Austria - Land of Surprisingly Good Booze
So you thought that Old World wine was all about Spain, Italy and France and that beer was Britain, Belgium and Germany? Well, it's time to think again. Enter Austria, which confounds expectations and rightly deserves to sit at the table for both.
There's no getting away from it, Austrian wine in particular has a bad reputation. Centuries of hard work and brand building foundered in the mid-1980's, when it transpired that certain unscrupulous Austrian vintners were secreting antifreeze into their wine to make it taste better (an episode that's mentioned in the Simpsons). As you might expect, adulterating wine with toxic chemicals rather killed Austria's wine exports, but the industry has faced its demons, got its act together and is now producing some pretty cracking stuff.
Austria's vineyards are located primarily in the flatter bit in the east of the country. One could write about any number of areas, but we'll focus on one and look at the Wachau. This is a relatively small area in Lower Austria, in the vicinity of a small town (with a big monastery) called Melk. The climate and soil composition of this part of the Danube valled is apparently very similar to that of the Rhine valley and consequently, riesling and green veltiner grapes are the primary varieties used to make the whites for which the area is best known.
Yes, Riesling is an acquired taste, but if you're a fan of the kind of wines you get from the Moselle valley, Rheinhessen or Alsace, this kind of thing's for you. The range of wines is also pretty big: we tasted really sweet syrupy ones right through to bone dry ones. Furthermore, in terms of price, they really are quite competitive. €8 (about £6) gets you a decent bottle and €20 (around £16) gets you something really special. As ever with wine, the sky is pretty much the limit if you're a real connoisseur, but if you're used to the prices you pay for big name burgundy or Italian whites, Austrian wine is surprisingly easy on the wallet.
Austria also has a surprisingly good selection of beers, though they don't seem to travel and don't have the reputation of those of its neighbour to the north. Austria, being a separate country from Bavaria and then Germany, was never subject to the rigid controls of the Reinheitsgebot. This is the beer purity law that has been on the statute books in Germany in one form or another since 1487, and which stipulated that only water, malt and hops could be used in beer production. As an aside, it's interesting to note the absence of yeast from the original list: this is because yeast was naturally occurring and folks hadn't figured out that this was the process that turned the sugar into alcohol at the time. Anyway, the quality of the beer is high and you get a wider variety of beers in Austria than in Germany. In that respect, Austria's beer culture has certain similarities with that of Holland and Belgium, though what comes out of the tap these days is often remarkably similar to German lager or pils.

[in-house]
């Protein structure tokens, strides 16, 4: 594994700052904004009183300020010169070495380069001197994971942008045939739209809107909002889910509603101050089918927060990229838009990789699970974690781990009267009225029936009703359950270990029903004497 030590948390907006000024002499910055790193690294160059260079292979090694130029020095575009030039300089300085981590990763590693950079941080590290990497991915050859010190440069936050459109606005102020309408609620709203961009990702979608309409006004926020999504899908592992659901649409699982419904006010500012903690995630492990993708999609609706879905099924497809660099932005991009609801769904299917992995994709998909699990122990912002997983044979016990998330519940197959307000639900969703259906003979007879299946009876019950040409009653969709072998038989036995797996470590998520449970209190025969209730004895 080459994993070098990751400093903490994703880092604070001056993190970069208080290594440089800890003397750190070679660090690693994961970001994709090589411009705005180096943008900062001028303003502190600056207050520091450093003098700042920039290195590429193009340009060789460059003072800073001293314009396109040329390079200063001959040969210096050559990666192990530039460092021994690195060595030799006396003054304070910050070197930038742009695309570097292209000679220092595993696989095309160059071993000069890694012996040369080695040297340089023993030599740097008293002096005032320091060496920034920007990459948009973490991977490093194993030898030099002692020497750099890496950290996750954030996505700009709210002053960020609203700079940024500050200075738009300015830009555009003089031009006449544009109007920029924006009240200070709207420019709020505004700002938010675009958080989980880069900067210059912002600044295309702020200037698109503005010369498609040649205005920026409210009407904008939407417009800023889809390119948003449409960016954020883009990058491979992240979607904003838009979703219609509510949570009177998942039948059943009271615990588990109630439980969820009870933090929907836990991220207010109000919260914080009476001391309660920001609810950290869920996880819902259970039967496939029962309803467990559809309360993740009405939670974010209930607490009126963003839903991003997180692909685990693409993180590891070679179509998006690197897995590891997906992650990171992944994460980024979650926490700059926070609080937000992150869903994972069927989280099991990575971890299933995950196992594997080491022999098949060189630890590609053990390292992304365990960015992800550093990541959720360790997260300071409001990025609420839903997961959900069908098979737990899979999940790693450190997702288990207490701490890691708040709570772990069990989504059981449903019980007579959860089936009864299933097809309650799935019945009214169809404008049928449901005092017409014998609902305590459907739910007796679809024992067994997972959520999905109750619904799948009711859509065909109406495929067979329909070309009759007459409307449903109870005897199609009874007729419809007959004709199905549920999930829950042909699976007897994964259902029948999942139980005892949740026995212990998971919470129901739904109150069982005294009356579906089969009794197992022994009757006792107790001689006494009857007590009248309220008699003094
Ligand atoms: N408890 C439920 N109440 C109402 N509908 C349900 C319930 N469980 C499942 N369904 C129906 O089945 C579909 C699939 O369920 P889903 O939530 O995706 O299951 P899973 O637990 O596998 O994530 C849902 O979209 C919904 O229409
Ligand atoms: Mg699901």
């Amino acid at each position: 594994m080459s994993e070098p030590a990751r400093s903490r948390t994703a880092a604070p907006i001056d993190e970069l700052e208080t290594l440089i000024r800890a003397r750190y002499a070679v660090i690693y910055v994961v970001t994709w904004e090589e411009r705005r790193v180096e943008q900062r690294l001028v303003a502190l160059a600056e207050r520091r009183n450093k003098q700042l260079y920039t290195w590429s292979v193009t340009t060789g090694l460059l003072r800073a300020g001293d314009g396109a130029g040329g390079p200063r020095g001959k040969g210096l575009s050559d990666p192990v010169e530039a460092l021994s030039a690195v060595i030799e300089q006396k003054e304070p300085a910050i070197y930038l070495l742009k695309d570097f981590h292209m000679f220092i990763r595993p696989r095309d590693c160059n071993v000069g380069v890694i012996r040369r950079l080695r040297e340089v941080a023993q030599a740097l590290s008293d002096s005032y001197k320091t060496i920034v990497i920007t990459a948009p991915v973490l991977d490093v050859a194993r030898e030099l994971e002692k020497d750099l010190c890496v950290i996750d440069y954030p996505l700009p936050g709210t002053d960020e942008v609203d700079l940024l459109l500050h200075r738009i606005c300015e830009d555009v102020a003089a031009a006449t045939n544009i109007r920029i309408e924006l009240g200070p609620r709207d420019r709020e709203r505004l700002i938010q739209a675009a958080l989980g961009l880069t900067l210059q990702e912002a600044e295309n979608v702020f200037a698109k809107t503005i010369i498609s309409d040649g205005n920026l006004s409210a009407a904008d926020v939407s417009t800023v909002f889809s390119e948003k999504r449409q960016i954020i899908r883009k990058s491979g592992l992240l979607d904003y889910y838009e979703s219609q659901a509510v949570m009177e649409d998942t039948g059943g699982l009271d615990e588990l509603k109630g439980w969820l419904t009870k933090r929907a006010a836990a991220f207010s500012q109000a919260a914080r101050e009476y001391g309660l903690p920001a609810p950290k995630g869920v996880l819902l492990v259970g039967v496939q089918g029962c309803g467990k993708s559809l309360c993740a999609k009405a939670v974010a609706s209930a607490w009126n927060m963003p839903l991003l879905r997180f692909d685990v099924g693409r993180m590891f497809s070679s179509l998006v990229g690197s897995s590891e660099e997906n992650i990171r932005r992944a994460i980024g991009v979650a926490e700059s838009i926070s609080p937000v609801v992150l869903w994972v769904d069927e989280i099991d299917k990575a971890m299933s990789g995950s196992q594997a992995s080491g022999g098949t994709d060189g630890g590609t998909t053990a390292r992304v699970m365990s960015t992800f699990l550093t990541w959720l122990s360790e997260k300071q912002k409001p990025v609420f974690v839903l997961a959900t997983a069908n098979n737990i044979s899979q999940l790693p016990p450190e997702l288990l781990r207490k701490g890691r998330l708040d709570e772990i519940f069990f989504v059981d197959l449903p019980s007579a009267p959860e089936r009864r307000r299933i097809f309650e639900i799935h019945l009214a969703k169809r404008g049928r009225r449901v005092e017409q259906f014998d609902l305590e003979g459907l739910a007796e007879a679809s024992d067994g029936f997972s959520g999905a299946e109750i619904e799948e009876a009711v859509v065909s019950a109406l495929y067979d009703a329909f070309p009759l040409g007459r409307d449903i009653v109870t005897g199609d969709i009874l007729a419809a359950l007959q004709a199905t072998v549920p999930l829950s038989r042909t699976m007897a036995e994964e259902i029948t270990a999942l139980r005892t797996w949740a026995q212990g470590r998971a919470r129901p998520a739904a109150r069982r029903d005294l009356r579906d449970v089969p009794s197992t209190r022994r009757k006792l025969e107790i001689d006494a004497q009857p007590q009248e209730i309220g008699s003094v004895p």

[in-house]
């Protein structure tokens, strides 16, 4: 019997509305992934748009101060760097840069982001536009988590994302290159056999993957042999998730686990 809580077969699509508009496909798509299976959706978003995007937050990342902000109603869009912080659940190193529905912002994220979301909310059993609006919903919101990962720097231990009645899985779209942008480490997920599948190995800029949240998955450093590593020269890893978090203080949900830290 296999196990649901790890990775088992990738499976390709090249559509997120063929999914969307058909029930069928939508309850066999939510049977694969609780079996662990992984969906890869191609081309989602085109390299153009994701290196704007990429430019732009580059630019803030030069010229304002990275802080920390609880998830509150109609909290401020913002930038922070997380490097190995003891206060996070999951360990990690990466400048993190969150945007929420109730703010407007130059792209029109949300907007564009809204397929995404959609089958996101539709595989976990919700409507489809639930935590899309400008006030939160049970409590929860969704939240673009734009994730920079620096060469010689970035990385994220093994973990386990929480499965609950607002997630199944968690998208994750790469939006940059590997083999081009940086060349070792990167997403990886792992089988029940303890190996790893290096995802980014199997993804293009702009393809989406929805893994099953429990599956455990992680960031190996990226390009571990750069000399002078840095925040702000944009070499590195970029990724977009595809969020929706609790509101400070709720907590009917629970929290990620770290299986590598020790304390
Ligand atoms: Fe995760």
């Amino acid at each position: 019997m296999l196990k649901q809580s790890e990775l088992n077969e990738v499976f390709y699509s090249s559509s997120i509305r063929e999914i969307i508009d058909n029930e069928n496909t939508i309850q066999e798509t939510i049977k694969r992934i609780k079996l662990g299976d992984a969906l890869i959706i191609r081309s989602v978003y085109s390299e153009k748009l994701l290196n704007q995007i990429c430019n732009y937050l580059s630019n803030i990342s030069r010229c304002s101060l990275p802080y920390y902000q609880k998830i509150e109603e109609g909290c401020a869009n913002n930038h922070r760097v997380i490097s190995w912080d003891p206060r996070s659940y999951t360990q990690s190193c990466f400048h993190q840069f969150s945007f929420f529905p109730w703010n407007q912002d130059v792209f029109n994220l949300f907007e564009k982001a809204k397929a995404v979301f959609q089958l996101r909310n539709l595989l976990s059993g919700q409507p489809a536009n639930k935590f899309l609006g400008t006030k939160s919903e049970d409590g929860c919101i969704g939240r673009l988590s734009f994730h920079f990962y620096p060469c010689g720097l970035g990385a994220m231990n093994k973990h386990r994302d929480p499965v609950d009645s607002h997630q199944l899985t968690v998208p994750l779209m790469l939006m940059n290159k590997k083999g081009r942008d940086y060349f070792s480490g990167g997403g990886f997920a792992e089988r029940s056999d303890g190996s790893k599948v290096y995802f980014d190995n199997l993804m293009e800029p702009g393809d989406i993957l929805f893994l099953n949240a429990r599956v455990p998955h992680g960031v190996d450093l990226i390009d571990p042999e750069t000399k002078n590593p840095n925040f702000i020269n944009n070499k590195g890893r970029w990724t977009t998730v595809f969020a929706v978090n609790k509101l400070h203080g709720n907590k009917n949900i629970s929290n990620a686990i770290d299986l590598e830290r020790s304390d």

Unfortunately, the industry has consolidated a fair bit recently, and many of the best known brewers: Goesser, Zipfer and others, are owned by Brau AG, an Austrian beer consortium that's now majority owned by Heineken. That said, there are still a fair few indepenent outfits around. Ottakringer, a Viennese favourite, and Stiegl, based in Salzburg, are still independent, and are still going strong.
As a footnote, it's also worth pointing out you can also find lots of small producers of schnapps around the country too. Plenty of people seem to distil small quantities of fruit brandies, and though the quality is variable (as ever with what's effectively an industry that's only slightly more regulated than moonshine), there are some perfectly pleasant offerings if you look for them.
If you're in the UK, it's possible to find a limited range of Austrian wine at places such as Oddbins, but you'll probably need to get online if you're after a broader selection.